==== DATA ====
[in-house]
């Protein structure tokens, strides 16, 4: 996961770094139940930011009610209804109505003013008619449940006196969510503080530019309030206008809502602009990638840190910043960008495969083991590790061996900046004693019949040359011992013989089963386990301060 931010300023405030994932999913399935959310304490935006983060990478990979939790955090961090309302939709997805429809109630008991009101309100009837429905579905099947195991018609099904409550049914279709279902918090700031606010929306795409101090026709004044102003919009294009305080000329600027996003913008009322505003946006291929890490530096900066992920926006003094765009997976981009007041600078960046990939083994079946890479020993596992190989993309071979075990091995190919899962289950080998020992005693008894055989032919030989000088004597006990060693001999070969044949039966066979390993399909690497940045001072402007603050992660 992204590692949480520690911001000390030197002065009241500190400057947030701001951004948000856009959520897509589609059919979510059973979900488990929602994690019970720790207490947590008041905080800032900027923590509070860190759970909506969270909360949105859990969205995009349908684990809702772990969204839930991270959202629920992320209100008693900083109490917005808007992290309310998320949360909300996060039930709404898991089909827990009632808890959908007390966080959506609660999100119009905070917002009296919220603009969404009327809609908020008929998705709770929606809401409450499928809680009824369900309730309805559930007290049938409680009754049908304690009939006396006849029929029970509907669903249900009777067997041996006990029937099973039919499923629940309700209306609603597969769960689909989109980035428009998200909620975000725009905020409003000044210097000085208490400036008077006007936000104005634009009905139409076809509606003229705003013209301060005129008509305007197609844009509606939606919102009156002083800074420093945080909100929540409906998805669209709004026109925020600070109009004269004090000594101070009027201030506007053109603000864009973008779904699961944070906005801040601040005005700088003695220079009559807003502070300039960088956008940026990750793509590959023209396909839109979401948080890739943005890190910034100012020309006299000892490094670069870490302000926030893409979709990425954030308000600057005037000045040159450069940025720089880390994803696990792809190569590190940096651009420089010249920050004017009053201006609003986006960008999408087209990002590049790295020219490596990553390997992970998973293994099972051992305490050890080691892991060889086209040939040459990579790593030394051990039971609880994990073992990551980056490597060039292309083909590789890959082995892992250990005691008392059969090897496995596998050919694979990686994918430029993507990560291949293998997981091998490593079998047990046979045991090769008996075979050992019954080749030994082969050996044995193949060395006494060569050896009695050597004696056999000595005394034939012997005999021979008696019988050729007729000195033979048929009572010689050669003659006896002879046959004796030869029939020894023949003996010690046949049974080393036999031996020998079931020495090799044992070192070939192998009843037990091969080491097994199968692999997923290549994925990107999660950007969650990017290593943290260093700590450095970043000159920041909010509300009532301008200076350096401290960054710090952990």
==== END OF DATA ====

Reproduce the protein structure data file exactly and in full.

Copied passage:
[in-house]
């Protein structure tokens, strides 16, 4: 996961770094139940930011009610209804109505003013008619449940006196969510503080530019309030206008809502602009990638840190910043960008495969083991590790061996900046004693019949040359011992013989089963386990301060 931010300023405030994932999913399935959310304490935006983060990478990979939790955090961090309302939709997805429809109630008991009101309100009837429905579905099947195991018609099904409550049914279709279902918090700031606010929306795409101090026709004044102003919009294009305080000329600027996003913008009322505003946006291929890490530096900066992920926006003094765009997976981009007041600078960046990939083994079946890479020993596992190989993309071979075990091995190919899962289950080998020992005693008894055989032919030989000088004597006990060693001999070969044949039966066979390993399909690497940045001072402007603050992660 992204590692949480520690911001000390030197002065009241500190400057947030701001951004948000856009959520897509589609059919979510059973979900488990929602994690019970720790207490947590008041905080800032900027923590509070860190759970909506969270909360949105859990969205995009349908684990809702772990969204839930991270959202629920992320209100008693900083109490917005808007992290309310998320949360909300996060039930709404898991089909827990009632808890959908007390966080959506609660999100119009905070917002009296919220603009969404009327809609908020008929998705709770929606809401409450499928809680009824369900309730309805559930007290049938409680009754049908304690009939006396006849029929029970509907669903249900009777067997041996006990029937099973039919499923629940309700209306609603597969769960689909989109980035428009998200909620975000725009905020409003000044210097000085208490400036008077006007936000104005634009009905139409076809509606003229705003013209301060005129008509305007197609844009509606939606919102009156002083800074420093945080909100929540409906998805669209709004026109925020600070109009004269004090000594101070009027201030506007053109603000864009973008779904699961944070906005801040601040005005700088003695220079009559807003502070300039960088956008940026990750793509590959023209396909839109979401948080890739943005890190910034100012020309006299000892490094670069870490302000926030893409979709990425954030308000600057005037000045040159450069940025720089880390994803696990792809190569590190940096651009420089010249920050004017009053201006609003986006960008999408087209990002590049790295020219490596990553390997992970998973293994099972051992305490050890080691892991060889086209040939040459990579790593030394051990039971609880994990073992990551980056490597060039292309083909590789890959082995892992250990005691008392059969090897496995596998050919694979990686994918430029993507990560291949293998997981091998490593079998047990046979045991090769008996075979050992019954080749030994082969050996044995193949060395006494060569050896009695050597004696056999000595005394034939012997005999021979008696019988050729007729000195033979048929009572010689050669003659006896002879046959004796030869029939020894023949003996010690046949049974080393036999031996020998079931020495090799044992070192070939192998009843037990091969080491097994199968692999997923290549994925990107999660950007969650990017290593943290260093700590450095970043000159920041909010509300009532301008200076350096401290960054710090952990």